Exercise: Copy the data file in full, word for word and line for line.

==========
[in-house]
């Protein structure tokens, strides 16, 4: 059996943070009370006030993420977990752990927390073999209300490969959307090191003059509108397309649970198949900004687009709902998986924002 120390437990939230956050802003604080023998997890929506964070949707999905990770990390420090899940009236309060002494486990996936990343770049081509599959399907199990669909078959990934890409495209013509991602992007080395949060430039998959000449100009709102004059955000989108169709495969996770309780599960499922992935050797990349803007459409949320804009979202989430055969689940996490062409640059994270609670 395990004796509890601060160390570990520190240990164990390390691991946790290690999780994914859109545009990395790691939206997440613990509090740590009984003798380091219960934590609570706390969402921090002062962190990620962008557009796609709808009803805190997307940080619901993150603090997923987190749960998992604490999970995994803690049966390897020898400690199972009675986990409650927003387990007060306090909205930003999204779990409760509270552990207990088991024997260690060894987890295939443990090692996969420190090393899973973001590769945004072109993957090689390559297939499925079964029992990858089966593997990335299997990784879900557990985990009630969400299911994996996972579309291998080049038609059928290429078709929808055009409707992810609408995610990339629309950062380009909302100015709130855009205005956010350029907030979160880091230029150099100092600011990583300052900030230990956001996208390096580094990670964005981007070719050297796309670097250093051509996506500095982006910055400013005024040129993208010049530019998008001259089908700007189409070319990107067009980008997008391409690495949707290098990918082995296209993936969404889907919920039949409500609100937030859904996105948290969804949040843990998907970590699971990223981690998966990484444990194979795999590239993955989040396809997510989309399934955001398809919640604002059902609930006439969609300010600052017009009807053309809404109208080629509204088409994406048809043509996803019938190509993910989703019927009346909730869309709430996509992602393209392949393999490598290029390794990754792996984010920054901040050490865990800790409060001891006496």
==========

[in-house]
């Protein structure tokens, strides 16, 4: 059996943070009370006030993420977990752990927390073999209300490969959307090191003059509108397309649970198949900004687009709902998986924002 120390437990939230956050802003604080023998997890929506964070949707999905990770990390420090899940009236309060002494486990996936990343770049081509599959399907199990669909078959990934890409495209013509991602992007080395949060430039998959000449100009709102004059955000989108169709495969996770309780599960499922992935050797990349803007459409949320804009979202989430055969689940996490062409640059994270609670 395990004796509890601060160390570990520190240990164990390390691991946790290690999780994914859109545009990395790691939206997440613990509090740590009984003798380091219960934590609570706390969402921090002062962190990620962008557009796609709808009803805190997307940080619901993150603090997923987190749960998992604490999970995994803690049966390897020898400690199972009675986990409650927003387990007060306090909205930003999204779990409760509270552990207990088991024997260690060894987890295939443990090692996969420190090393899973973001590769945004072109993957090689390559297939499925079964029992990858089966593997990335299997990784879900557990985990009630969400299911994996996972579309291998080049038609059928290429078709929808055009409707992810609408995610990339629309950062380009909302100015709130855009205005956010350029907030979160880091230029150099100092600011990583300052900030230990956001996208390096580094990670964005981007070719050297796309670097250093051509996506500095982006910055400013005024040129993208010049530019998008001259089908700007189409070319990107067009980008997008391409690495949707290098990918082995296209993936969404889907919920039949409500609100937030859904996105948290969804949040843990998907970590699971990223981690998966990484444990194979795999590239993955989040396809997510989309399934955001398809919640604002059902609930006439969609300010600052017009009807053309809404109208080629509204088409994406048809043509996803019938190509993910989703019927009346909730869309709430996509992602393209392949393999490598290029390794990754792996984010920054901040050490865990800790409060001891006496």